True or false. You only need to vote in the presidential election.
If you live in a red state or a blue state, your vote in the presidential election doesn’t actually matter (unless you vote third-party, which will help future third-party candidates). The rest of your state will overwhelmingly vote Republican or Democrat, so your presidential vote won’t make much of a difference.
The more local the election, the more significant your vote. Local elections can be determined by just a few hundred votes.
So why should you vote in the 2014 Midterm Elections? Here are 7 compelling reasons to vote in the Midterm Elections, regardless of your political affiliation.
1) Tell the government the Millennial voice matters.
How many articles have you read in the last few years about how irresponsible Millennials are? Well, let’s prove all those grumpy critics wrong! The Millennial vote could be a deciding factor in close elections. If you want politicians to care about you as a constituent, you need to vote.
2) Remind the Republican Party that women are people. Remind the Democratic Party that women aren’t single-issue voters.
Unlike presidential candidates, who must appeal to their respective very liberal and very conservative Democratic and Republican bases, candidates in the Midterm Elections can take moderate stances. In red states, Democratic candidates are fairly moderate. In blue states, Republican candidates are fairly moderate. And third-party candidates actually have a shot at winning local and state elections. In fact, if you’ve been disappointed by your respective big party, it’s never been a better time to vote third-party!
3) Impact future legislation from Congress.
Currently, the Republicans control the House of Representatives, and the Democrats control the Senate. All members of the House are up for reelection, as established in our Constitution. 36 Senate seats are up for election this year, 33 in normal races and 3 in special races. Enough seats in the Senate are toss-ups to change who controls the Senate. Most likely, the Republicans will maintain control of the House, but you never know.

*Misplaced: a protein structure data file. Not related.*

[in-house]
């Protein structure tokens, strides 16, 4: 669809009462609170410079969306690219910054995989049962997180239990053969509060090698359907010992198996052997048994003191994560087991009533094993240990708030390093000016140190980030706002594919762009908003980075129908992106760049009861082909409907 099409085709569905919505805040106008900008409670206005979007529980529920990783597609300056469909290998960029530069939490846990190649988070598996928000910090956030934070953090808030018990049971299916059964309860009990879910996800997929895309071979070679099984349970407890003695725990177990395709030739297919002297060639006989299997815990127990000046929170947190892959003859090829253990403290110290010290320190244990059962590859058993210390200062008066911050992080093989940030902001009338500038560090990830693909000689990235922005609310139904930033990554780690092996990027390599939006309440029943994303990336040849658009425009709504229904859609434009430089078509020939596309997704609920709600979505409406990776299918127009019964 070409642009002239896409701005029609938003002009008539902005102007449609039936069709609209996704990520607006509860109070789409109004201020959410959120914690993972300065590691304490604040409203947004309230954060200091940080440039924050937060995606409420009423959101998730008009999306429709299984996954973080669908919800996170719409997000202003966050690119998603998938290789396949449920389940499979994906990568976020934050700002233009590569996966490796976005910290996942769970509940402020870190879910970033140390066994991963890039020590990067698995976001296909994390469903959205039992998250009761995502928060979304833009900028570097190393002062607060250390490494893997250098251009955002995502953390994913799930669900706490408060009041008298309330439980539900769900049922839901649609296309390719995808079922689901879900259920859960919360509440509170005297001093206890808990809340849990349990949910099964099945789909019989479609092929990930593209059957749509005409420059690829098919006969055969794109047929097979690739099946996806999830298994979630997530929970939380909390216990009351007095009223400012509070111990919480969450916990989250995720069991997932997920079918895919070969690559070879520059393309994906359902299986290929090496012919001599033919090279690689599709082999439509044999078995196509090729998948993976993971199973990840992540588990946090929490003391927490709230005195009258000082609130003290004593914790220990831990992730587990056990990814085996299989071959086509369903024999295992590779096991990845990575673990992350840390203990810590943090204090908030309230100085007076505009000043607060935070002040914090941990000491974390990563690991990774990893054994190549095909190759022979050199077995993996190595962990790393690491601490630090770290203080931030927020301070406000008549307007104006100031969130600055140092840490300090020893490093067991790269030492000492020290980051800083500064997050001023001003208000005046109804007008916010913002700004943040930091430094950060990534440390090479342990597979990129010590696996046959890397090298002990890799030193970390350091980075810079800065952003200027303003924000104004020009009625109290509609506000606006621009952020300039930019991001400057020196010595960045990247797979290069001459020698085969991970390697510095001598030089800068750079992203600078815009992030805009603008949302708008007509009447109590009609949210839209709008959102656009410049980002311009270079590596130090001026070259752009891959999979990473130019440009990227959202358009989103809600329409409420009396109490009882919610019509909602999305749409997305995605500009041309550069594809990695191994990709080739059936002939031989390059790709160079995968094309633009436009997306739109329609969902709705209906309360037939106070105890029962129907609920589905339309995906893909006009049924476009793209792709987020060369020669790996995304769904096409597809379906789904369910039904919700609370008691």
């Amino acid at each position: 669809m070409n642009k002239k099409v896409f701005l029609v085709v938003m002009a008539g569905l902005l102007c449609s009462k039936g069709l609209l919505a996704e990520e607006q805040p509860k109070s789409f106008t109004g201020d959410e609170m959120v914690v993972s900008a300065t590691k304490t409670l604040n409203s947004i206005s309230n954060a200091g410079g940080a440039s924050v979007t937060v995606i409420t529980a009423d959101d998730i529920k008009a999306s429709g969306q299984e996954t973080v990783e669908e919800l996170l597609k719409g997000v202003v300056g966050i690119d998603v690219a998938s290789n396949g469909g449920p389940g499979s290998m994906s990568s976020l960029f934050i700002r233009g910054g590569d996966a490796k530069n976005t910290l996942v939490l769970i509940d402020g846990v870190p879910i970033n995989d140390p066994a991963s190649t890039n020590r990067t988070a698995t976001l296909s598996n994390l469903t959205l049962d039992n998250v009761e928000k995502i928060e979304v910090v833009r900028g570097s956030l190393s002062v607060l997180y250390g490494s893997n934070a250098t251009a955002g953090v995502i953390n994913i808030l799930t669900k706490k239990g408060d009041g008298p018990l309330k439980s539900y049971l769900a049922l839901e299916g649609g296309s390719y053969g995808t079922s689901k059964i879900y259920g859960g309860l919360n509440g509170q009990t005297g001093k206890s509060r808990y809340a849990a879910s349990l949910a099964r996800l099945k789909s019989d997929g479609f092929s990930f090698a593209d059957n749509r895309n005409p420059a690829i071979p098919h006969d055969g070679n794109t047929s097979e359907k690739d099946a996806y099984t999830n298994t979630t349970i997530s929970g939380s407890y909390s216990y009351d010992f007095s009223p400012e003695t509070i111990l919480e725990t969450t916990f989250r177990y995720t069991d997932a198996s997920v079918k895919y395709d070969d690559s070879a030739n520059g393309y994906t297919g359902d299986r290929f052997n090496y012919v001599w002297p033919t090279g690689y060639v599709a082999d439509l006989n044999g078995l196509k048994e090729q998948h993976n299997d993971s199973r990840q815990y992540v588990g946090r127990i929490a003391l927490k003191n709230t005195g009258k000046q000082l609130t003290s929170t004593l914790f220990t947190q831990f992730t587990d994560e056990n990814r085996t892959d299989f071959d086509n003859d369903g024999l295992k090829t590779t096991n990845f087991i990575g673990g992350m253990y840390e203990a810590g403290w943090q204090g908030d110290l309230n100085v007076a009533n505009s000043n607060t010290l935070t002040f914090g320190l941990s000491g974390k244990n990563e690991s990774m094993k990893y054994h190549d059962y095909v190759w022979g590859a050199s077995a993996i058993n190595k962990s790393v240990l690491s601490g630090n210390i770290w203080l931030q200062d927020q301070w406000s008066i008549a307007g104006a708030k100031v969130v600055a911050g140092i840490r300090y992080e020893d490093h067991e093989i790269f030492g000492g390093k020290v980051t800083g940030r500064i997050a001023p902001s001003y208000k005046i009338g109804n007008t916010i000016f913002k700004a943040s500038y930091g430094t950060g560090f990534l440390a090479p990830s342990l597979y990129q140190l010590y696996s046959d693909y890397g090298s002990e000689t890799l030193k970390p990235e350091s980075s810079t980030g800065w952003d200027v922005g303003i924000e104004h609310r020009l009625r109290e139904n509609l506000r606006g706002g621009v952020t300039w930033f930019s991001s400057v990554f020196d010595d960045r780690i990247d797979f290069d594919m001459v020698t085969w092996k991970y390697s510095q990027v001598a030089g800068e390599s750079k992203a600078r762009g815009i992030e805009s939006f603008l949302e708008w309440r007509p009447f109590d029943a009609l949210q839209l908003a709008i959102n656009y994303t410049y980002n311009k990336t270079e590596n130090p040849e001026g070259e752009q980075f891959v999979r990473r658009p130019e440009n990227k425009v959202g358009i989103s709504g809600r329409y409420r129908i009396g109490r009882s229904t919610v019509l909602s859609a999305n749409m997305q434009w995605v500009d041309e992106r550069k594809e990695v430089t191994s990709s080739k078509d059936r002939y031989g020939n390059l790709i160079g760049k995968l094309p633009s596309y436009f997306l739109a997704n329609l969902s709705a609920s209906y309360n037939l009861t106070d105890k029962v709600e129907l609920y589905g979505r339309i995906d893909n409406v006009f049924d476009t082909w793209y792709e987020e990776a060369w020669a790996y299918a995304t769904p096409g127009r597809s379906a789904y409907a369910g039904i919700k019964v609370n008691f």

Do you like the legislation that’s been coming out of Congress? How do you feel about the Violence Against Women Act (and the people who voted against it)? Are you concerned about the deficit? Did you approve of the sequester last year?
EVERYONE gets to vote for their local representative to the House, and some of you get to vote for your state senator. Congress proposes and passes the legislation of the land, so VOTE.
4) Vote for more diversity.
White men make up 70% of Congress, but only 37% of Americans. More than 50% of Americans are women, but only 18.8% of Congresspeople are women. People of color are also underrepresented compared to the American population. Find the latest statistics in this report.
Are two white men duking it out to be your senator or representative? You still need to vote. Look at your city and state candidates. How do senators and representatives gain experience to run for office? They start in local politics. They first serve in your state House of Representatives and your state Senate. Think about electing a woman or a POC to your school board, for mayor, to your state House.
The infographic below is from statistics prior to the 2012 election. However, the overall picture has not changed much. Click on the image to expand it.
5) Remember Supreme Court justices and federal judges.
No, we don’t actually vote for judges, but we do vote for the people who pick them. Think about some of the major Supreme Court decisions in the last few years. 2014 has certainly had a few doozies. Just recently, the refusal of the Supreme Court to review several cases on same-sex marriage will lead to the legalization of marriage equality in many new states. The Senate has the power to confirm or block nominations for these positions. What sort of judges do you want presiding?
6) Vote for what matters at home.
Both South Carolina and Ohio are electing new governors. Again, your vote for governor will matter a lot more than your vote for president. Although, the Republican incumbents in both my home state and my current state are most likely to win reelection.
And if you’re in Oregon, you get to vote to legalize marijuana!
7) Vote because we’re pretty damned lucky to live in a country that gives us that right.
American women have had the right to vote for less than 100 years. Suffragists were arrested, imprisoned, and even force-fed after their hunger strike. All so women could vote. Women gained the right to vote in 1920 with the 19th Amendment.
Still, many southern states enacted Jim Crow laws throughout the 1900s to keep black men–and later black women–from voting. Most of these were only eradicated in 1965 with the passage of the Voting Rights Act.
While some states and some cities might still put up obstacles to voting, overall, we are lucky to have the right to vote. Don’t take that privilege for granted.
— Brita Long (@belle_brita) May 6, 2014
Will you be wearing your sticker proudly on November 4th? Why are you voting this year?